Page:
We’re ten days into Black Green History month at Groundswell and excited to share our second post about one of the great leaders of the environmental justice movement. As we continue to examine the connection between civil rights and environmental justice, it’s important to highlight those who built the foundations of this work. Like my mother would say, “you can’t go far if you don’t know where you’re coming from.”
Groundswell celebrates every year by highlighting black leaders in clean energy and climate. The work of these individuals exceeds the call for climate action and aligns with the fight for civil rights - a core tenant of the environmental justice movement.
The LIFT collaborative research project, led by Groundswell, is asking for clean energy program data (efficiency and/or solar programming) from stakeholders nationwide to support its research. LIFT’s analyses will benefit low- and moderate-income (LMI) families by informing the creation of a ‘tool kit’ of optimal clean energy program and financing designs to serve LMI families with fairly priced, unsubsidized access to solar energy.
Today is Giving Tuesday, and as millions of Americans donate to their favorite NGO’s, we want to re-introduce how Groundswell is using our Share Power™ Community Solar program to bring affordable clean energy to people across the district and show how you can join us.
On Monday October 21, 2019, Groundswell hosted a blessing event to celebrate the completion of our 151 kilowatt community solar project located at the Monastery of Washington Province of Friars of the Discalced Carmelite. The project was born out of the Discalced Carmelite Friars desire to establish a greater connection with the community surrounding the monastery and make a positive contribution to it as part of their mission of service. The event also served as the official launch of Groundswell’s Share Power™ Community Solar Program.
On a clear, sunny weekend in mid-September, our community partners at Faith in Place hosted the fourth annual Green Team Summit at Chicago’s Field Museum. People from across Illinois joined together for an energizing exchange of knowledge, questions, and ideas around how to promote environmental stewardship within organizations, engaging in a series of workshops focused on action within communities of faith.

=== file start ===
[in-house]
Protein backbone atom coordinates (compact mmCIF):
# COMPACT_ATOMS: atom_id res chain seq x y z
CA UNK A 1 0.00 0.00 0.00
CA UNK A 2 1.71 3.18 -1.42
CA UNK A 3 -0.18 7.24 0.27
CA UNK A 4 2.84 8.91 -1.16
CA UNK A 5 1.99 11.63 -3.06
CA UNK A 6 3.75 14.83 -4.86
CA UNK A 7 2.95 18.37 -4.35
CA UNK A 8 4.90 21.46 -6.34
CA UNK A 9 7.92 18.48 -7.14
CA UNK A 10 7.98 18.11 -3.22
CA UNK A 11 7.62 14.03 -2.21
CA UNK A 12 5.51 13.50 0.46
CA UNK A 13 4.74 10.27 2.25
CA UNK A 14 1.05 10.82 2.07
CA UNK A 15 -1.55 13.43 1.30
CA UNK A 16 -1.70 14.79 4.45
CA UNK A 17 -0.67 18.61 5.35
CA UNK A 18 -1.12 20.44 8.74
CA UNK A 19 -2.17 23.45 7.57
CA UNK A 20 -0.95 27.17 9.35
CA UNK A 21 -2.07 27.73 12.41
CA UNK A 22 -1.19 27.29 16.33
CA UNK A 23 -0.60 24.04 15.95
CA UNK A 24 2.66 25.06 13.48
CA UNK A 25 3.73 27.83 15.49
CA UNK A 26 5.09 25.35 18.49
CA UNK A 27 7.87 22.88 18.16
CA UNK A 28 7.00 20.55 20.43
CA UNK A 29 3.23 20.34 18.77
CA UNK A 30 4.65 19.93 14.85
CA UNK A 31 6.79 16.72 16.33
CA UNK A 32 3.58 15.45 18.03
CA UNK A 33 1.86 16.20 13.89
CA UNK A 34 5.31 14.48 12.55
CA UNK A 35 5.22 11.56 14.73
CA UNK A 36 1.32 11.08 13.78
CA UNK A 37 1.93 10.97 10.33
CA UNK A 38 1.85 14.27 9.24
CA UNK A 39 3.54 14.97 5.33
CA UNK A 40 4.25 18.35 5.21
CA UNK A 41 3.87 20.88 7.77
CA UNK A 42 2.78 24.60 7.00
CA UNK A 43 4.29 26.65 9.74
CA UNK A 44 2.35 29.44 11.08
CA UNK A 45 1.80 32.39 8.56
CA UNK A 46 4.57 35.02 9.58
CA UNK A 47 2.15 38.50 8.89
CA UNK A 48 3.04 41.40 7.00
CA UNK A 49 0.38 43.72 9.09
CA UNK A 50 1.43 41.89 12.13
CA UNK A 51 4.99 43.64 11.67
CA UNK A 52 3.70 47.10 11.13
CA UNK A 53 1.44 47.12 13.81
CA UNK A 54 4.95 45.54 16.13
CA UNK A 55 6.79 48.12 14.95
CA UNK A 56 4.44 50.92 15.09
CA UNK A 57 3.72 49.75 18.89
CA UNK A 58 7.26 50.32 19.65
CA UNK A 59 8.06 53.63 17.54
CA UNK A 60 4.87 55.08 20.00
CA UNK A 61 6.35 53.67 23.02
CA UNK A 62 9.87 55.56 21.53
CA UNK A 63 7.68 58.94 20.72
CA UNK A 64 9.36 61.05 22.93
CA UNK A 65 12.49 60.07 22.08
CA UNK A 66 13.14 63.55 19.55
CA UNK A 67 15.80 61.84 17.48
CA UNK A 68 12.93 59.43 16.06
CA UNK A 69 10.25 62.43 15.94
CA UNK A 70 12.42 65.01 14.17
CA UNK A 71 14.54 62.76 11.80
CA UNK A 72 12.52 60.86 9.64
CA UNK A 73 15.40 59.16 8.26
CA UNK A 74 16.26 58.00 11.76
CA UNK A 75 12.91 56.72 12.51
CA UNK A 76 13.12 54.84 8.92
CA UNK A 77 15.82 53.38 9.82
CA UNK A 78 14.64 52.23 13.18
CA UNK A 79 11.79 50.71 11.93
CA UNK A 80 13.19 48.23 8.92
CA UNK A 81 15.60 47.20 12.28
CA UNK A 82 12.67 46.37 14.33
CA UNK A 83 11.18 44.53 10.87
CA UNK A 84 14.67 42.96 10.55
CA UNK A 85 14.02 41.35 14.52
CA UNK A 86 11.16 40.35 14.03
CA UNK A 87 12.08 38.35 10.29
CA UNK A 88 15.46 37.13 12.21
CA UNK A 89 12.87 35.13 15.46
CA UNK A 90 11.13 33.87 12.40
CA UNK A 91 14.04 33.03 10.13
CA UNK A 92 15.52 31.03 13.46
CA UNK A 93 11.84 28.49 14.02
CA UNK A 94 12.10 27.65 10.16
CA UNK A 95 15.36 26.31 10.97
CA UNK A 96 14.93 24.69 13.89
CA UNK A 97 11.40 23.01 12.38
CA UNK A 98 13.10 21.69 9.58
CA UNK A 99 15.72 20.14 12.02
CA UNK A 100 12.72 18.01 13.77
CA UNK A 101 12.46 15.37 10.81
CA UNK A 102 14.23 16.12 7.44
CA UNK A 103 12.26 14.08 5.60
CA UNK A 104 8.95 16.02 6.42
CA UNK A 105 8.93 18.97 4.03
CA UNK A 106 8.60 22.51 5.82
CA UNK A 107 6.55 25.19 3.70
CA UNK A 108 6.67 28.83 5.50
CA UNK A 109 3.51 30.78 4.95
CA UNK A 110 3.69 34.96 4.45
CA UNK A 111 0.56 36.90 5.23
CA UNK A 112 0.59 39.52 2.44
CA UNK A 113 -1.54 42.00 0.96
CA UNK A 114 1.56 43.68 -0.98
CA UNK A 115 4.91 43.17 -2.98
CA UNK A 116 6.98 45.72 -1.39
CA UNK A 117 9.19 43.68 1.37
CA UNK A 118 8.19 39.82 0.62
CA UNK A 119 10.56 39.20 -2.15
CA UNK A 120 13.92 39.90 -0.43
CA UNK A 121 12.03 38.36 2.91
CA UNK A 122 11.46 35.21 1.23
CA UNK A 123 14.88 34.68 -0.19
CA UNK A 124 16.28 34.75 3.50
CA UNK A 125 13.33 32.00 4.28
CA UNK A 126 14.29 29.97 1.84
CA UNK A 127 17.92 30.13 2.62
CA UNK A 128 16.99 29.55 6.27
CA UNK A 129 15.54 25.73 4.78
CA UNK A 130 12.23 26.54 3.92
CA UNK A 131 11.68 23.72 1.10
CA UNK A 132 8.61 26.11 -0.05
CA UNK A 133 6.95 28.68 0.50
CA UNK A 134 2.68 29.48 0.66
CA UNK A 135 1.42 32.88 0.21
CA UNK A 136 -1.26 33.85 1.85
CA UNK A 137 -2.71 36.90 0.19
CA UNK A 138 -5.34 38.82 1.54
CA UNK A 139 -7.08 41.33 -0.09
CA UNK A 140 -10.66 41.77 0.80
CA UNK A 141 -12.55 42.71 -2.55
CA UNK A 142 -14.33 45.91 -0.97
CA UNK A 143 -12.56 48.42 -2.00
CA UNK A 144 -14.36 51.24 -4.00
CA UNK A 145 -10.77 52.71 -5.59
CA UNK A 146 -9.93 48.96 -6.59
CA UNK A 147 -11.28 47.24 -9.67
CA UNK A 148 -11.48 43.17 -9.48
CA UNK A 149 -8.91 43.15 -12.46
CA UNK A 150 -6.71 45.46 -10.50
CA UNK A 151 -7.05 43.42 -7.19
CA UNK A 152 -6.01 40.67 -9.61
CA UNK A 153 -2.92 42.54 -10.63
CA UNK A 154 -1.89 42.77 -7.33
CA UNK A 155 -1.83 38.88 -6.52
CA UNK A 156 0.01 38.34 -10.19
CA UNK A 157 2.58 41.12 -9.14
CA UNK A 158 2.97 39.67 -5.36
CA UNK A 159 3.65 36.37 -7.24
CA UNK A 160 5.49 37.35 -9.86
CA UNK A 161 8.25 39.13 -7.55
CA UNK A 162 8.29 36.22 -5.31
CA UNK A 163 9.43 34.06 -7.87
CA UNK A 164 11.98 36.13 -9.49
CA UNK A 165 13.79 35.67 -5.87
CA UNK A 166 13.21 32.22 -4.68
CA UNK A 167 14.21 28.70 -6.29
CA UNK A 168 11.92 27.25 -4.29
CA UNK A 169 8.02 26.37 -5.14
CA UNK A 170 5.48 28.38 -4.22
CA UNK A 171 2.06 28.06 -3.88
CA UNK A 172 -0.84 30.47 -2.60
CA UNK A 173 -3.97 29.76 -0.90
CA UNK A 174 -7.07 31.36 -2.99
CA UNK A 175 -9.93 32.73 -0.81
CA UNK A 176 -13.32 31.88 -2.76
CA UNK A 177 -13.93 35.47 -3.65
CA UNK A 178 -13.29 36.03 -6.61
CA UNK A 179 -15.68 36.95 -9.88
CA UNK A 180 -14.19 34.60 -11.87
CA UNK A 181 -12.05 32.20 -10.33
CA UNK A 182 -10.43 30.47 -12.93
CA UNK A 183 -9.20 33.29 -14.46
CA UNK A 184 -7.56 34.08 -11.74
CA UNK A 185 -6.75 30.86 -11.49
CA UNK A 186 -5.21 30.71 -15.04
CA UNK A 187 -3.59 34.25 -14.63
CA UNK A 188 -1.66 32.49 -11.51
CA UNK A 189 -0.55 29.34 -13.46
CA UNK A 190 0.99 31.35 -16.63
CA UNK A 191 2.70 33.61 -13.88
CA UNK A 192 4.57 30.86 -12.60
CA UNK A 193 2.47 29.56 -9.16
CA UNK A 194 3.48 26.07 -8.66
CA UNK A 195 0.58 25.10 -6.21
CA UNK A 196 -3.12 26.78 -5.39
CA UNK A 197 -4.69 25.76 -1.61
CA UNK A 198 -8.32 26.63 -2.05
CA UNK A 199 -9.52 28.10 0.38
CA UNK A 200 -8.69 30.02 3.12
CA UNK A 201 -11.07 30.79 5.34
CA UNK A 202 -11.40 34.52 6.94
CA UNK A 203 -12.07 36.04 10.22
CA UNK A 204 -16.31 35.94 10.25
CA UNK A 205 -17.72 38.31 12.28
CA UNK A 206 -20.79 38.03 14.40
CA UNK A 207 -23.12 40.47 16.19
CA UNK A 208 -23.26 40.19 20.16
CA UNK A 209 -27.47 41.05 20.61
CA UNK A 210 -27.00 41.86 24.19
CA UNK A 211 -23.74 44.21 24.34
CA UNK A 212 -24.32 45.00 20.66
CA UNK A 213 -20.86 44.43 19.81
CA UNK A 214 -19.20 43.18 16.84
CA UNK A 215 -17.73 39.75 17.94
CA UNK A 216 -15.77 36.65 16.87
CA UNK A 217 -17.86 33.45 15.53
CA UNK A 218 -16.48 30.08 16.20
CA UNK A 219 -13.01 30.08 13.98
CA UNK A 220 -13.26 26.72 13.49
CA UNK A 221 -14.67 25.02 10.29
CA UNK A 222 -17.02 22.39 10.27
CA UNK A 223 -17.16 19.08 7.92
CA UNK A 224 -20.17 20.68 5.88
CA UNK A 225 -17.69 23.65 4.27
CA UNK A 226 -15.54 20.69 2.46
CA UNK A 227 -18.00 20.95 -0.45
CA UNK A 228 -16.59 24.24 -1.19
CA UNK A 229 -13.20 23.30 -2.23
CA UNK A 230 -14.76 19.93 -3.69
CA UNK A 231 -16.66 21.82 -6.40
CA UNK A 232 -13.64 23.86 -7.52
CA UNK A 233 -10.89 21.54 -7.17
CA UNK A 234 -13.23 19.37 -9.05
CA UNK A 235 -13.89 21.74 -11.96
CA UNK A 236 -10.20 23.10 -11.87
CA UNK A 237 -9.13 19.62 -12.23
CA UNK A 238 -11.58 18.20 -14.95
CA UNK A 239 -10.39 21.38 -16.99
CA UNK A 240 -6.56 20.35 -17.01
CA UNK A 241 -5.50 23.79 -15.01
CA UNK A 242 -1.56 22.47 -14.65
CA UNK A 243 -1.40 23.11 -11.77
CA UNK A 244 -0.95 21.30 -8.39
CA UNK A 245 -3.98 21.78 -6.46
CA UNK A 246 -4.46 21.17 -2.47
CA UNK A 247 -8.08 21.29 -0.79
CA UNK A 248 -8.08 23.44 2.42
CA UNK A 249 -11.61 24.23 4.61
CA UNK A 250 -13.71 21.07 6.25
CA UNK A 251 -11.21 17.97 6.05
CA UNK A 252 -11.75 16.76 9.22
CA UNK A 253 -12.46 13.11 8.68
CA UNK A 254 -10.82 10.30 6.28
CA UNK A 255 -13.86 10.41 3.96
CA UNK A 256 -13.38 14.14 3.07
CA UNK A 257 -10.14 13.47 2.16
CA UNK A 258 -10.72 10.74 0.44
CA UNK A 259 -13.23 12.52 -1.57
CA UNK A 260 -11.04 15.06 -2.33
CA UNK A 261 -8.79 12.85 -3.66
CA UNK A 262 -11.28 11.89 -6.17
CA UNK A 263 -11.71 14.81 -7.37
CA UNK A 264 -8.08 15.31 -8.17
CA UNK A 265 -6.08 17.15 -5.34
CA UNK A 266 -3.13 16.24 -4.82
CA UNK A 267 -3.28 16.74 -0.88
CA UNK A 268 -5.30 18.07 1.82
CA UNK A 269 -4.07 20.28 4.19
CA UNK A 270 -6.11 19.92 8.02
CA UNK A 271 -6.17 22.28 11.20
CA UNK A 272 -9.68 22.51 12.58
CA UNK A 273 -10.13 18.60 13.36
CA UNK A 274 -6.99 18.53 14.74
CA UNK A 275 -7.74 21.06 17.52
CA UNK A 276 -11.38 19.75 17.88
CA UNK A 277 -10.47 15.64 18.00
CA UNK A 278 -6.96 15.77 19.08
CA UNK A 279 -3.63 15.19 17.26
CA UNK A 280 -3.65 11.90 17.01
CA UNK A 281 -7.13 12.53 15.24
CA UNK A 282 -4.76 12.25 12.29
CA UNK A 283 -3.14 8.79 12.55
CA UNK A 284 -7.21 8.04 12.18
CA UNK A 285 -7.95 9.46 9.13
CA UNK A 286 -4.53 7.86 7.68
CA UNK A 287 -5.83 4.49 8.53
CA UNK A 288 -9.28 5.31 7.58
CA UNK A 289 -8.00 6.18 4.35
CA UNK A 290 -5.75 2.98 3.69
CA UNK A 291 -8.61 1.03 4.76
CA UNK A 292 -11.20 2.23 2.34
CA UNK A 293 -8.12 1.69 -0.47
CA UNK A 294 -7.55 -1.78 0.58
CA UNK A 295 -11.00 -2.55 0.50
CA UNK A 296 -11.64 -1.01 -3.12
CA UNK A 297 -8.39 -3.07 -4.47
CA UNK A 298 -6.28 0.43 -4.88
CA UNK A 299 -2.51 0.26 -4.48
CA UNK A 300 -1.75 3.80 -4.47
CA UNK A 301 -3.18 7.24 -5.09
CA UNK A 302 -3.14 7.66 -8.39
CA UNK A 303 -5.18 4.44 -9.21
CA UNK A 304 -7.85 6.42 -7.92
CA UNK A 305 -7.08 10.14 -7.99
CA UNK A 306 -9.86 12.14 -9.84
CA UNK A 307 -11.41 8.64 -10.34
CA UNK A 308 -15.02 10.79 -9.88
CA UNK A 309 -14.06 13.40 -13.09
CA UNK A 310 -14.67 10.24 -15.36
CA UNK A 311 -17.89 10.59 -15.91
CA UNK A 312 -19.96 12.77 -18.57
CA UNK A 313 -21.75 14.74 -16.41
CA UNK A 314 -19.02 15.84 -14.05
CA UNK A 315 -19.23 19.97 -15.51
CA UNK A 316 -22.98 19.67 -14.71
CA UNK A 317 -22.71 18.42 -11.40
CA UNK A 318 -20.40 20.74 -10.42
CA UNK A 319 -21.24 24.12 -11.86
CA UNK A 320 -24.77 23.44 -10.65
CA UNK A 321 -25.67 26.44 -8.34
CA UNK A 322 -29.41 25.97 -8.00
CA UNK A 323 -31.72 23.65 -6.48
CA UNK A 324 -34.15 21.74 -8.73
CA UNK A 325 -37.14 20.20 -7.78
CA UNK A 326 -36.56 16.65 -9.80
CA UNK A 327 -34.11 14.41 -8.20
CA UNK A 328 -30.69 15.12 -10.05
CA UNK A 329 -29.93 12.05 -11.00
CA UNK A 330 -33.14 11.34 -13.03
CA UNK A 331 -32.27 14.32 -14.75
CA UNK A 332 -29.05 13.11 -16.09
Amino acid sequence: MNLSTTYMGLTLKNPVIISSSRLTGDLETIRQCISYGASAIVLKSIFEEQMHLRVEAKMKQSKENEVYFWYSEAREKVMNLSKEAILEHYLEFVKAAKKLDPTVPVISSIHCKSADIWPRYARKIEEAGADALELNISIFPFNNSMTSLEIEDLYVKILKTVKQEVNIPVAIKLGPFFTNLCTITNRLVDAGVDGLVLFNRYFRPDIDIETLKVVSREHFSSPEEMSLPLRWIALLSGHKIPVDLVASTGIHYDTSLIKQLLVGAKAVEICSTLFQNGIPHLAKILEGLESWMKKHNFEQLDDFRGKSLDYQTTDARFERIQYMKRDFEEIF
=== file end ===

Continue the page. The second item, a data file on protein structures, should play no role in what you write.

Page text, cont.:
The Monastery of Our Lady Mt. Carmel in northeast Washington, DC is located on a serene, 5-acre campus that is home to the Discalced Carmelite Friars. The Discalced Carmelite Friars of Washington, DC are called to a quiet life of prayer, contemplation and service. They are seeking to establish a greater connection with the community surrounding the monastery and make a positive contribution to it as part of their mission of service.
With over 30 years of experience supporting teams, advising projects, and writing reports on urban sustainability; Julia Parzen is a thought leader in the field. Julia wrote for Groundswell about various Opportunity Zone initiatives that are bringing affordable solar energy to economically diverse communities across the country. We’re excited to share Julia’s comprehensive research on a few of the numerous economic incentives available to help inform the urban sustainability field nationally, and connect solar project developers looking to offer similar programs with the resources to do so.
As people around the world celebrated the fiftieth anniversary of Apollo 11, the team at Groundswell gathered to develop a strategic plan for our very own moonshot, the achievement of community power for all. Groundswell’s annual strategic planning meeting is a chance for our leadership and board members to take a step back from our daily work to consider how far Groundswell has come from our founding a decade ago, reaffirm our vision and goals, and plan for the future.
The DOE awarded Groundswell and its partners Elevate Energy, Southface, and Clean Energy Works funds for a research collaboration. The project, called Accelerating Low-Income Financing and Transactions for Solar Access Everywhere or “LIFT Solar Everywhere” will determine the optimal financing and program elements (customer experience factors) that community solar projects need to best serve every member of our communities, and especially our energy burdened neighbors. LIFT will use data from energy efficiency, solar and community solar programs nationwide to analyze how best to serve low-income families.
While I wear many hats as Manager of Business Operations and HR for Groundswell, one role that I am particularly passionate about is centered around Groundswell’s commitment to creating, and maintaining, a culture for our staff that is both inclusive and fosters a sense of belonging.
Celebrations were in order as Groundswell kicked off its second community solar project in D.C. at the 100-year-old St. Luke Baptist church in Ward 4’s historic 16th Street Heights neighborhood. The 55 kW roof installation will deliver 100% of the electricity it generates to 15 low-income families in the community at no cost as a part of the District of Columbia’s Solar for All program, cutting each family’s utility bill in half.